CPS Unit Number 074-01
Unit ID: 1
Title: Eastern Shore State Hospital
Operating agency: ABHMS
Opened: 12 1942
Closed: 7 1946
CPS Unit No. 74, a Mental Hospital unit located at Eastern Shore State Hospital in Cambridge, Maryland operated by the Brethren Service Committee, opened in December 1942 and closed in July 1946. From November 15, 1944 to March 1, 1946, the American Baptist Home Mission Society administered the unit. The majority of the men served as ward attendants.
Men in Brethren Service Committee units tended to report a mix of Brethren and non-Brethren denominational affiliations when entering CPS.
Some of the men were married.
On average, men in Brethren camps and units had completed 12.22 years of education when entering CPS. About eighteen percent reported technical and professional occupations upon entry into the program, while twenty-nine percent reported farming or other agricultural work. (Sibley and Jacob pp. 171-172)
The majority of the men served as ward attendants, although some also served in clerical, agricultural, maintenance and construction, motor vehicle operation, technical and professional or food preparation roles.
Of the 11,623 person hours performed during the life of the unit at Eastern Shore State Hospital, ward attendants provided 9,145 hours while those serving in food preparation contributed 1,027 hours of service. (Selective Service form DSS 52 as published in Eisan p. 212)
Eastern Shore State Hospital COs worked sixty-three hours per week in 1944, reduced to fifty hours per week in 1945.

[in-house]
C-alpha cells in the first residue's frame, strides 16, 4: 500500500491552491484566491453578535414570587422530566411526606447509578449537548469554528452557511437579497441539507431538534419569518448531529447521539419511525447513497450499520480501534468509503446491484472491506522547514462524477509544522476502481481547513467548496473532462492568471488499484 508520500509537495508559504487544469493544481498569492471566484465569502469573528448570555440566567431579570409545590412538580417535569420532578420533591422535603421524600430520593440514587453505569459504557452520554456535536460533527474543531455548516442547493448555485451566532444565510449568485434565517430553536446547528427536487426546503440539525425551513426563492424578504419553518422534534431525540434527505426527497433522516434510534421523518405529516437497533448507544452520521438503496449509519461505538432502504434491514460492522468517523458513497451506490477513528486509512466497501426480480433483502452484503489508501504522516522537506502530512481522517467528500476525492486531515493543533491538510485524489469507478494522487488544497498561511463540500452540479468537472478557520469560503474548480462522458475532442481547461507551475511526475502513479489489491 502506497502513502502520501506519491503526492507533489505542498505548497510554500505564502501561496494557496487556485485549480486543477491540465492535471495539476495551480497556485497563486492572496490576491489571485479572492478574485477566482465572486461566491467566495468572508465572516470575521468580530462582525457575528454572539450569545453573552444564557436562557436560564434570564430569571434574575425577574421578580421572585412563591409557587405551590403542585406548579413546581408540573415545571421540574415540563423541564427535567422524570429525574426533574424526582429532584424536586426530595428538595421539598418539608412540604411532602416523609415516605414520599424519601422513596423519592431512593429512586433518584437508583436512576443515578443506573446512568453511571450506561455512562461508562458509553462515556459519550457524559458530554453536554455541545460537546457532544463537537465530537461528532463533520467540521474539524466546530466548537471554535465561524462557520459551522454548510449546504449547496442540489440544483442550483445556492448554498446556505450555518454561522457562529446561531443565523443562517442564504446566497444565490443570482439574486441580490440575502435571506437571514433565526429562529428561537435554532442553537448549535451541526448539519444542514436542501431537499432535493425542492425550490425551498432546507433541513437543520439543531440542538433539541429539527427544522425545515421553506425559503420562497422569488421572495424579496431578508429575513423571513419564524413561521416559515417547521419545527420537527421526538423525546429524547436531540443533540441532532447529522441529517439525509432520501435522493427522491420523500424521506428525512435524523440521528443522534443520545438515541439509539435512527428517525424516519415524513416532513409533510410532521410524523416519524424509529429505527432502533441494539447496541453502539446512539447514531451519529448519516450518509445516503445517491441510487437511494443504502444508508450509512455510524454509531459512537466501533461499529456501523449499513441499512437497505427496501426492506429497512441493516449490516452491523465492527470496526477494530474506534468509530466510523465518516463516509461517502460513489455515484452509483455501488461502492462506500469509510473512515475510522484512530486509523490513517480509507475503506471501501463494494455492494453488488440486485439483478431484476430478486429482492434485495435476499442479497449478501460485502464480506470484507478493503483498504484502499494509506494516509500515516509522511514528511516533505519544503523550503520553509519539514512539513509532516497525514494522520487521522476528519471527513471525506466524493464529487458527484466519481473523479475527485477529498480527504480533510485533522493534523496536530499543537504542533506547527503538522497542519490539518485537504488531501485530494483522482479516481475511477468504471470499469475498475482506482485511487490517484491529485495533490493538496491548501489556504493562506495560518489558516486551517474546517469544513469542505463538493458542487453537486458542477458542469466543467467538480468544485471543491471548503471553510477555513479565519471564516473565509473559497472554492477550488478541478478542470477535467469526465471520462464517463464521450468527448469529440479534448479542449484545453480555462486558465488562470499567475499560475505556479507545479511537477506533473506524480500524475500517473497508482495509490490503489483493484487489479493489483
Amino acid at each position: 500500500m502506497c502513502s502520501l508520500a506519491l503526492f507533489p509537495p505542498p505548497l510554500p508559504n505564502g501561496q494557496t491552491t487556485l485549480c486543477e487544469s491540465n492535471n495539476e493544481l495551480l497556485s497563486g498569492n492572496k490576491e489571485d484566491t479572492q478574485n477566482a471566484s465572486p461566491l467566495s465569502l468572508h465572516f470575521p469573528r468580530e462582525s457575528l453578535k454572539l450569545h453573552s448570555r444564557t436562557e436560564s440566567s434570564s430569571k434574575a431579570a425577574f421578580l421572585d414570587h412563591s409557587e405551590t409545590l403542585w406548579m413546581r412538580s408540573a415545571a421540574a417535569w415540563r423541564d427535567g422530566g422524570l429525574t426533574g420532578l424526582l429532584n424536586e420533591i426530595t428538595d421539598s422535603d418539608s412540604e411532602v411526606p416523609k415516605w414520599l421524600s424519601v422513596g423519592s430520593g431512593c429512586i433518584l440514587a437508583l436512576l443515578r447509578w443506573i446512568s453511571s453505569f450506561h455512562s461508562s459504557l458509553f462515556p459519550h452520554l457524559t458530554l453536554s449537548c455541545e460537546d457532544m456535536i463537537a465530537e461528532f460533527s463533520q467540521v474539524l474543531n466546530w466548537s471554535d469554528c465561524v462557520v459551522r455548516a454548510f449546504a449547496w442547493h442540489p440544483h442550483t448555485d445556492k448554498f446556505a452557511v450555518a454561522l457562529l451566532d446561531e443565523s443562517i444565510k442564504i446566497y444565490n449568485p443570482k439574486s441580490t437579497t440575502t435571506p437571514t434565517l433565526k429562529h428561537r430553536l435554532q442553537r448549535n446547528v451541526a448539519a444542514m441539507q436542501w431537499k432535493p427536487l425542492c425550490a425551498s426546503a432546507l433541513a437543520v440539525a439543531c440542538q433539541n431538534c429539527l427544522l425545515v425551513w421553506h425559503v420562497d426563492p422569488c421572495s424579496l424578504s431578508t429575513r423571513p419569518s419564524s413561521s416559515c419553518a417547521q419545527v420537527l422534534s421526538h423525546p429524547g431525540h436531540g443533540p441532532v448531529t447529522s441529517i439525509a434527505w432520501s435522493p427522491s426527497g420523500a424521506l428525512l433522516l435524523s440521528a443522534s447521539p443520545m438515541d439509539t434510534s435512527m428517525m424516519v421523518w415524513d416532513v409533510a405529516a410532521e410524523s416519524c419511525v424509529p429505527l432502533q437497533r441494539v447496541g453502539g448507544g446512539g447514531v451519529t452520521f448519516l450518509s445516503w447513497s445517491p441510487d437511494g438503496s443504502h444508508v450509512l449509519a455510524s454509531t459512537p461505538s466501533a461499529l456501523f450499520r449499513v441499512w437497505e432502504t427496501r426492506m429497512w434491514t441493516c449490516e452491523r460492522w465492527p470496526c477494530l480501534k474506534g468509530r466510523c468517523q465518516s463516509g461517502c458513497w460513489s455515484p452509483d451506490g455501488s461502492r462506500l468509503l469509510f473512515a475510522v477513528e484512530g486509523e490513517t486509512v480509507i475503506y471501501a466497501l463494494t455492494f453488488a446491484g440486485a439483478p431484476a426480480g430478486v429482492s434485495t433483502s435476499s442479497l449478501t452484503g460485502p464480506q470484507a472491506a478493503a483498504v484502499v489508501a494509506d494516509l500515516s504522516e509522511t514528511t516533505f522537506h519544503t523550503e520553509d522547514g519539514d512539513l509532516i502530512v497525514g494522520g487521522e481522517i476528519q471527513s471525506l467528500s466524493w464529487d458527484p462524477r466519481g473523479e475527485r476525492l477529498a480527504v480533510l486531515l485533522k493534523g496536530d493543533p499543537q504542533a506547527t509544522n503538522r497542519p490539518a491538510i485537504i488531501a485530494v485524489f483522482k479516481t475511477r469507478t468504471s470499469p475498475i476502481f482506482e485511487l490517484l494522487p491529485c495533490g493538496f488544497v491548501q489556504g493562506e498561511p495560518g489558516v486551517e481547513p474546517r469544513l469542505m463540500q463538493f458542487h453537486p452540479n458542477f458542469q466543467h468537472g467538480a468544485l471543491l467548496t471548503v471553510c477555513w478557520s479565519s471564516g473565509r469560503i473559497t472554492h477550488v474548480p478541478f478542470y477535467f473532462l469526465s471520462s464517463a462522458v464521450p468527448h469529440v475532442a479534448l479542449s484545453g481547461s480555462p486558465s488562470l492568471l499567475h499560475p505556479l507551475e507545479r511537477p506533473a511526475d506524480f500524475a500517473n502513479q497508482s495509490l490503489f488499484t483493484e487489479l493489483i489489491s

A description of the Eastern Shore State Hospital unit when operated by the Baptist Home Mission Society let it be known that “other employees are not in sympathy with the conscientious objector’s stand, but they are cooperative and friendly”. (Taylor p. 190)
The men published a camp newspaper called White Coat beginning in October 1943 and continuing through June 1944.
The CPS men lived in single or double rooms in the hospital. The hospital provided some housing for married COs.
For information on Brethren mental health and training school units see Leslie Eisan, Pathways of Peace: A History of the Civilian Public Service Program Administered by the Brethren Service Committee. Elgin, IL: Brethren Publishing House, 1948, Chapter 6, pp. 205-238.
For more information on women COs see Rachel Waltner Goossen, Women Against the Good War: Conscientious Objection and Gender on the American Home Front, 1941-47. Chapel Hill, NC: The University of North Carolina Press, 1997.
See also Alex Sareyan, The Turning Point: How Persons of Conscience Brought About Major Change in the Care of America’s Mentally Ill. Scottdale, PA: Herald Press, 1994.
For an in depth history of conscientious objection in the United States, see Mulford Q. Sibley and Philip E. Jacob, Conscription of Conscience: The American State and the Conscientious Objector, 1940-1947. Ithaca, NY: Cornell University Press, 1952.
Swarthmore College Peace Collection CPS, Camp periodicals database.
For more in depth treatment of the mental health and training school units, see Steven J. Taylor, Acts of Conscience: World War II, Mental Institutions, and Religious Objectors. Syracuse, NY: Syracuse University Press, 2009.